In this comprehensive guide, you will find all important information that will help you prepare this type of assignment. More specifically we will talk about:
- What is a position paper?
- How to write a position paper?
- Position paper example you could use for inspiration.
As an experienced paper writer team, we always come to support fellow students by providing them with helpful information and tips. Our readers can find detailed definitions and high-quality supporting materials on this website – all of that available for free!
What Is a Position Paper: Definition
First of all, let’s define it. Your position paper should clearly display and support your own view of a specific problem. Typically, position papers explore more or less controversial questions, which is why they must include argumentation supported by valid data. Providing evidence to the readers is the main distinctive feature of such an essay. Your work should demonstrate your ability to put up a strong case, not just describe your beliefs.
Before you write a position paper, think it through and start with understanding your purpose. What do you try to tell your audience, and what is the best way to convey it? This helps with building good argumentation and structuring your essay.
Keep in mind that unlike a persuasive essay, convincing your readers to accept your point isn’t your primary task. Your piece should mainly focus on information that makes an argument strong. That’s why you should use supportive evidence that backs up your viewpoints.
Purpose of a Position Paper
Why do you need a position paper? First of all, it serves as great supporting material when talking about your viewpoint in front of an audience. Writing a position paper beforehand helps to organize your thoughts on the topic and set your defenses properly. Besides, you can use it when speaking to ensure you haven’t forgotten to mention something important.
You might also be required to submit your paper before or after your speech. If it is your college or university assignment, this document will be your main output, which is why its structure and format are so important.
Position Paper Outline
One of the main first steps is preparing an outline for a position paper. After you’ve done some research and gathered enough data on your topic, spend additional time and create a concise draft. It should display your paper’s entire structure, including the key arguments, without going into much details. Your writing should follow a basic 5 paragraph essay outline.
Once done with your plan, you can review it and easily spot major gaps or inconsistencies. Checking your work at this stage is typically much more productive than after writing the full text.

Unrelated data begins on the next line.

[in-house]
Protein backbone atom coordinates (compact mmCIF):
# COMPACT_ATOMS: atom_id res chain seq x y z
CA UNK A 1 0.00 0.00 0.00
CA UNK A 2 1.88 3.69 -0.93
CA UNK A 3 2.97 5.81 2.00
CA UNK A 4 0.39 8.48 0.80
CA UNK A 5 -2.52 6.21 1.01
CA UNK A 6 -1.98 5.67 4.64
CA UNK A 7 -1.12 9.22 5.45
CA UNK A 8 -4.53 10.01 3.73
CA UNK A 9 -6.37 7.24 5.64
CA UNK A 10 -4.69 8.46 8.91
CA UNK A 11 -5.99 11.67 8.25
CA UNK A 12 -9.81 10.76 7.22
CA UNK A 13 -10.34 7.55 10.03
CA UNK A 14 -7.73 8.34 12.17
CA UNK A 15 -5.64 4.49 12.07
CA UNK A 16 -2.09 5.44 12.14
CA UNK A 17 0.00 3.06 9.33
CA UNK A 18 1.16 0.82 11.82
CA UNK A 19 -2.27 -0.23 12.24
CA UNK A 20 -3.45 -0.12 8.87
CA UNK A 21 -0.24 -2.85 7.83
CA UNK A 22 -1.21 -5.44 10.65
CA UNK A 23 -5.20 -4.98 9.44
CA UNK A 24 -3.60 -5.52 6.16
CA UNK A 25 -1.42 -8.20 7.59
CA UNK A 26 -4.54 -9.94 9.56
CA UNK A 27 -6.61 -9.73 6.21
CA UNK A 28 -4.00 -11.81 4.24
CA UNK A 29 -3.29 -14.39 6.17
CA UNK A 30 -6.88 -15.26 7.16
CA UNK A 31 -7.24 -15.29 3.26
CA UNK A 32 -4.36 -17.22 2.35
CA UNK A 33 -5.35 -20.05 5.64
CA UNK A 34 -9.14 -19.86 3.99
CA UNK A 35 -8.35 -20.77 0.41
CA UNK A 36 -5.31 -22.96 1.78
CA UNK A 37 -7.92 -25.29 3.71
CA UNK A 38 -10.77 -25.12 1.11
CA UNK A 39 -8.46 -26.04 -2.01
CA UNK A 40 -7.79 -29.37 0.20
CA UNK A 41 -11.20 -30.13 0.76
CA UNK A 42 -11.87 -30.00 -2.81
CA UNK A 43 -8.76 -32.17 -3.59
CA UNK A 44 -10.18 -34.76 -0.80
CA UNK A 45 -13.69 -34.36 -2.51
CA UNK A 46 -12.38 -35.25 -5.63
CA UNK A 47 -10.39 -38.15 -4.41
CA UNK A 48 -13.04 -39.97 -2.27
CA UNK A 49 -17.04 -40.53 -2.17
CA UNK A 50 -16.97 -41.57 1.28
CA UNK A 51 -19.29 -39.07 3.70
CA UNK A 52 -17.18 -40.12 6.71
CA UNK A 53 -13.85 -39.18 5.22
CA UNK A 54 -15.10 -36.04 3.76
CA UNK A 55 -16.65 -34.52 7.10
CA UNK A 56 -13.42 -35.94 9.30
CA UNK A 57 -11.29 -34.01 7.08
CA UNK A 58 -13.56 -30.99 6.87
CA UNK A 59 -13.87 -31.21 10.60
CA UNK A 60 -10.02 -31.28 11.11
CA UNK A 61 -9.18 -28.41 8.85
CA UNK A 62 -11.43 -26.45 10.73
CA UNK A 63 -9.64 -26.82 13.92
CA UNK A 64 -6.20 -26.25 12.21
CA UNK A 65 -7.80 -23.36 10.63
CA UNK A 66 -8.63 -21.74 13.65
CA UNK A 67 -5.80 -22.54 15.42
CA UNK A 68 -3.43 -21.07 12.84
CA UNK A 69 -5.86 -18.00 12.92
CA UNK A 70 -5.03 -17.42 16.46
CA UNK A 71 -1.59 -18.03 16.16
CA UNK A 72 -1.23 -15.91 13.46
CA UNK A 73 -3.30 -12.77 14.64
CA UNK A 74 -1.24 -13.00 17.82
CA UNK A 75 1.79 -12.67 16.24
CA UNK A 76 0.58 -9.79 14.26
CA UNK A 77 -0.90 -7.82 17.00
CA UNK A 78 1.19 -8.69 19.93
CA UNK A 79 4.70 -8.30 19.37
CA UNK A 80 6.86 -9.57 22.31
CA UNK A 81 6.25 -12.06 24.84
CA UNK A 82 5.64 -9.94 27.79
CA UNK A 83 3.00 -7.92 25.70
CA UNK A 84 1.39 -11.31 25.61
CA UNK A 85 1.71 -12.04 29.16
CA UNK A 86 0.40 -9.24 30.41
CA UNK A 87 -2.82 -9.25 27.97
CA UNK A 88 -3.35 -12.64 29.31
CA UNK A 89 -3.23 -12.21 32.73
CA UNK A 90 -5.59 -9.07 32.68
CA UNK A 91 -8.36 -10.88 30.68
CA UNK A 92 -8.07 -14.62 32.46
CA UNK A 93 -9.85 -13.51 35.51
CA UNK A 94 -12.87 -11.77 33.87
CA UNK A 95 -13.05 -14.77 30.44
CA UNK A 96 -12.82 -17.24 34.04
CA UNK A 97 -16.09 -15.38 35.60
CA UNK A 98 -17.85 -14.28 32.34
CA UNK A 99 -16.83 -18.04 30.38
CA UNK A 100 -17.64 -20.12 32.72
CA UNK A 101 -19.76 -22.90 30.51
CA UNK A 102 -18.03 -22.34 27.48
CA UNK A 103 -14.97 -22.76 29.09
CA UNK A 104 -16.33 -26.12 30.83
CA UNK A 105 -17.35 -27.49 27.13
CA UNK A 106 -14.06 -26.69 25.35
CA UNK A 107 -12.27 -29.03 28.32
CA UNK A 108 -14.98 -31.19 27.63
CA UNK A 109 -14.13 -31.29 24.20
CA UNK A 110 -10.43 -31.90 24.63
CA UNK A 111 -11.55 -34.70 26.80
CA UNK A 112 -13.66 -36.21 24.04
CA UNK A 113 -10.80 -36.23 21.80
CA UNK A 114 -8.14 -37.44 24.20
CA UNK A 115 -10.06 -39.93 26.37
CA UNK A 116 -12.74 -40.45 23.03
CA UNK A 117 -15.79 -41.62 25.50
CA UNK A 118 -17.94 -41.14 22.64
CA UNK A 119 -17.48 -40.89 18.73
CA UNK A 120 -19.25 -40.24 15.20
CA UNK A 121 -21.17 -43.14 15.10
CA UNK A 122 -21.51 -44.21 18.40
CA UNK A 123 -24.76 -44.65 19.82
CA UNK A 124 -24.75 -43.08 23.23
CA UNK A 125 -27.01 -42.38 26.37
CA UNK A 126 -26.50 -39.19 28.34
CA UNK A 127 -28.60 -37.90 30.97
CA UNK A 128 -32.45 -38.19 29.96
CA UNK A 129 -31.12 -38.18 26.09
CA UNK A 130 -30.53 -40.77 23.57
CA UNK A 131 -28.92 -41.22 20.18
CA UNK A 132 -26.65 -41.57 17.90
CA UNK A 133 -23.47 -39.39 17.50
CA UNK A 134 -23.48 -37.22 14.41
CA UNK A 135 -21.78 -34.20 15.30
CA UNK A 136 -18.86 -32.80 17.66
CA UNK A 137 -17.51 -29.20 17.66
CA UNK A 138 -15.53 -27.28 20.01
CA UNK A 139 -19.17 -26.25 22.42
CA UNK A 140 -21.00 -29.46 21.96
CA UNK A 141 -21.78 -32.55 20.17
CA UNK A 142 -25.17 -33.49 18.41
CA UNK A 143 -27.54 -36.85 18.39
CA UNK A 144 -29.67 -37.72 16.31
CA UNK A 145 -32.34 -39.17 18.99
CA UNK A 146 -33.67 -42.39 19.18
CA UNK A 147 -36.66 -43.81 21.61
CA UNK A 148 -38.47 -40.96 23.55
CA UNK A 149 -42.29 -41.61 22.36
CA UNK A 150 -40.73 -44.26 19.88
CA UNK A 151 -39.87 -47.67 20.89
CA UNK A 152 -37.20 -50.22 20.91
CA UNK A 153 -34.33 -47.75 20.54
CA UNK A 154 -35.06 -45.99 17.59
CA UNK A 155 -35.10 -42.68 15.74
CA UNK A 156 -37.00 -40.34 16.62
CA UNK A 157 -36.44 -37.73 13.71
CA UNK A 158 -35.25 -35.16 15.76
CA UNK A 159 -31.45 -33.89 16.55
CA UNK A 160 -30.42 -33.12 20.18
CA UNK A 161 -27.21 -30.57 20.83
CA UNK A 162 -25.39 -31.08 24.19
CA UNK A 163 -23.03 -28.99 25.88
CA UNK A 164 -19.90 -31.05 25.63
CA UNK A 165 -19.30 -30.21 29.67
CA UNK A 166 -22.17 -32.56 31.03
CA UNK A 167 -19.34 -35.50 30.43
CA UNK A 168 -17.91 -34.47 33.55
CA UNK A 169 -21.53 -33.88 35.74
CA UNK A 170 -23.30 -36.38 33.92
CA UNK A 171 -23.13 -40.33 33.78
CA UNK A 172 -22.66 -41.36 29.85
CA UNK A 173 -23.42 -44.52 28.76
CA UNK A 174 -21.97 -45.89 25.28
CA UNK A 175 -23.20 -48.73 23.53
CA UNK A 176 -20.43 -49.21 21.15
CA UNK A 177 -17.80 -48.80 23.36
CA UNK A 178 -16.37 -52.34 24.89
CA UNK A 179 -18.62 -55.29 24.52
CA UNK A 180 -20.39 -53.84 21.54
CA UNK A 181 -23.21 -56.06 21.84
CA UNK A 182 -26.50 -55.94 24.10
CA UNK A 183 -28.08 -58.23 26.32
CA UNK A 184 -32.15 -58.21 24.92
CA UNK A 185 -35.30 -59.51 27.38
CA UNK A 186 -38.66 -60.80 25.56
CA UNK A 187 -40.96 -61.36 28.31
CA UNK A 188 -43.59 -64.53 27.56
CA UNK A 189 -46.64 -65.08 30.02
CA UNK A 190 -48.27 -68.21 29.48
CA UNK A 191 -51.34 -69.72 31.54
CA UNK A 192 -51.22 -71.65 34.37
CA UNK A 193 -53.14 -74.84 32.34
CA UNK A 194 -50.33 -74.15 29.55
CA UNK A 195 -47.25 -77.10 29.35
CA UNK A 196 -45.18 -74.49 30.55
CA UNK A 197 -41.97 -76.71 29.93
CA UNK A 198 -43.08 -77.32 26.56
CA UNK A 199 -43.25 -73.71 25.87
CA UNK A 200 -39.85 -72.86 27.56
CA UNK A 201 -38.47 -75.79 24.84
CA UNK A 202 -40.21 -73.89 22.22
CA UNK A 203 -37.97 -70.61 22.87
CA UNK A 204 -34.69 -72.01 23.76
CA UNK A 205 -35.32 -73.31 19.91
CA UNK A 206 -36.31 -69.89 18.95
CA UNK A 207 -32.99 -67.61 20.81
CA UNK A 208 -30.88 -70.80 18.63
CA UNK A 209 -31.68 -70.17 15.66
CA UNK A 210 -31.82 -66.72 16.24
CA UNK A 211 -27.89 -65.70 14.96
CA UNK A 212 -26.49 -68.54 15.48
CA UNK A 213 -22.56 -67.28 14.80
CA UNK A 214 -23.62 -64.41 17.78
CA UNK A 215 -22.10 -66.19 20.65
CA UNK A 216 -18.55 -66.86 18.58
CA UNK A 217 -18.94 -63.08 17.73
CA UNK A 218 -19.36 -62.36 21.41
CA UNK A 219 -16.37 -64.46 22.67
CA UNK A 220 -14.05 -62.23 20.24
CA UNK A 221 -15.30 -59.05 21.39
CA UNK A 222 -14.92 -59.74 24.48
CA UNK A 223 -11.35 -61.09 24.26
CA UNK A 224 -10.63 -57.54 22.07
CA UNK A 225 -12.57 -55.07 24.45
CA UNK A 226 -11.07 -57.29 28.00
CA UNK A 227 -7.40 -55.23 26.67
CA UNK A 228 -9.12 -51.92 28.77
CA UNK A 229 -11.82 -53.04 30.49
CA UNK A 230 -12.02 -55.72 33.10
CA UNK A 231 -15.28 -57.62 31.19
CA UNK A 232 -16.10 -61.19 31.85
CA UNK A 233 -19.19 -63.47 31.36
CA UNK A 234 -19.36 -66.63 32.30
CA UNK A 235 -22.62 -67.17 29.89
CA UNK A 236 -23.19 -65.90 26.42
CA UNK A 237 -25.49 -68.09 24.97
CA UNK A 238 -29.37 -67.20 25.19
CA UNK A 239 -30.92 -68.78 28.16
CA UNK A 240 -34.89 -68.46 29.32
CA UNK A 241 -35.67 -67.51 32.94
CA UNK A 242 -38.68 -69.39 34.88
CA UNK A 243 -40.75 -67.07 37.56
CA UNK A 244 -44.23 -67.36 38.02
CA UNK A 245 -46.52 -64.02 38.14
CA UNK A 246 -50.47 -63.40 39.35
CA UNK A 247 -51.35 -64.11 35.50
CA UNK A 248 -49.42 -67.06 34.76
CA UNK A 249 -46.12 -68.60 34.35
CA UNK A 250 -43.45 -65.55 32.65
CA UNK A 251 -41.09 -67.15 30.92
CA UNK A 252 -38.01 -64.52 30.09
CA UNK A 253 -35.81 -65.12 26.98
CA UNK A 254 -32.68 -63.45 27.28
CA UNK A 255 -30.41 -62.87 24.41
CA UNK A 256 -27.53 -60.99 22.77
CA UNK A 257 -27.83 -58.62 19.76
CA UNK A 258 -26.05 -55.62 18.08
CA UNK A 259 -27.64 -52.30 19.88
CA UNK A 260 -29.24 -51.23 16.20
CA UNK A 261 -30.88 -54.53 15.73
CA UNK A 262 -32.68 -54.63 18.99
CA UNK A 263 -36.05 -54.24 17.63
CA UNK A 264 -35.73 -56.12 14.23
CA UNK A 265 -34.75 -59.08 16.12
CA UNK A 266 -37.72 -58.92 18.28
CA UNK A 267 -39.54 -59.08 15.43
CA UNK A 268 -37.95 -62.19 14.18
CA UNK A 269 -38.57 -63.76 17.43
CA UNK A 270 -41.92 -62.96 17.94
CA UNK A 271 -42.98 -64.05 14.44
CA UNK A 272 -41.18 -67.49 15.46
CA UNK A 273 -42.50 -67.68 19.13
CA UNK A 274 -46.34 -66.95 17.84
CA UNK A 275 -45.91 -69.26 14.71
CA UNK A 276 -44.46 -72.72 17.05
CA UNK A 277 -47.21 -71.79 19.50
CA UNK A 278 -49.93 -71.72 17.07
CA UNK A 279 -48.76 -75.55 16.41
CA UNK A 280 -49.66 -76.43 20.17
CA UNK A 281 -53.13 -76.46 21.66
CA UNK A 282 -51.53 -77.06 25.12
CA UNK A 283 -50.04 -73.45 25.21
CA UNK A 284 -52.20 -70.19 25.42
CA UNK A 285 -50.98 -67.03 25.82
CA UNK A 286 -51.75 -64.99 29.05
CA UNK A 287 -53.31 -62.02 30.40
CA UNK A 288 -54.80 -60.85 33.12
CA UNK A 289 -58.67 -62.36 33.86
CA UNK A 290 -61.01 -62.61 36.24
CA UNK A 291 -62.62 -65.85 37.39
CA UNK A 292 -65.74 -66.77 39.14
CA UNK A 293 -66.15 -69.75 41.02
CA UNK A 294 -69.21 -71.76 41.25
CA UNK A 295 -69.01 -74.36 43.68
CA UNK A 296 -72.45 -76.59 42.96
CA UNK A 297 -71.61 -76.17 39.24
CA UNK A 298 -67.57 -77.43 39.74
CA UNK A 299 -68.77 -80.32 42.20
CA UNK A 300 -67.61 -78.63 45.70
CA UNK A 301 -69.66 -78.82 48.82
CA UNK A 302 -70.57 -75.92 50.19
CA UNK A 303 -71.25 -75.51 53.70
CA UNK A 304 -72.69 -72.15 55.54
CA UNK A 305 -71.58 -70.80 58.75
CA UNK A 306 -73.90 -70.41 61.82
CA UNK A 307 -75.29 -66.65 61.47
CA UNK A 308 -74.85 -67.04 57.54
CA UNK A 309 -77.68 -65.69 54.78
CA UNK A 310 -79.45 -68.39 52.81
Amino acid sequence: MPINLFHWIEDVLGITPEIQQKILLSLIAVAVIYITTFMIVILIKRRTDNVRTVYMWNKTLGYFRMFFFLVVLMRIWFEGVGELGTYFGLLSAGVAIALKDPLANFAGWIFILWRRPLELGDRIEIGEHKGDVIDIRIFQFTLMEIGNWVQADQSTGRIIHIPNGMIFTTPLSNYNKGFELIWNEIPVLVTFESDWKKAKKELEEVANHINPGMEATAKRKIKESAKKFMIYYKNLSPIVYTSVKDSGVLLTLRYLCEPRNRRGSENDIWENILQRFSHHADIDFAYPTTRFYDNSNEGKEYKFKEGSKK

Here is an example of position paper outline:
- Introduction Paragraph
- Hook the reader with stats, numbers or facts
- Introduce the issue
- Include a thesis statement presenting your central idea and stand on the problem
- Counter Argument(s)
- Present counterclaims
- Offer evidence that backs up counterarguments
- Refute the counter arguments using examples
- Introduce the 1st point
- Strong opinion
- Supporting examples
- Assert the 2nd point
- Strong opinion
- Supporting examples
- State the 3rd point
- Strong opinion
- Supporting examples
- Introduce the 1st point
- Conclusion Paragraph
- Restate your main claim
- Offer a course of action
Hopefully, this position paper template will speed up your progress with your own work. Check the attachments below – complete sample papers along with outlines are available there.
Position Paper Structure
What exactly does the structure of a position paper include? This is quite easy: similarly to any other scholarly essay, your position paper should contain three main parts:
- Main body part
You’ll write a good position paper if you make it readable and concise in addition to preparing string argumentation backed by valid evidence. Otherwise, your poorly structured text won’t impress your readers. We’ve prepared more helpful information on how you should compose each of these sections. You can find it below, so please read it attentively.
Also, check out the sample position papers available on this page. You can find more tips and ideas below.
Good introduction for a position paper should make your reader well familiar with the problem you are arguing about. This typically involves explaining why it is important for everyone or why you’ve decided to discuss it. Besides, the introduction must engage your audience so that they would be interested in hearing more about your position and evaluating its validity.
This is how to start writing a position paper: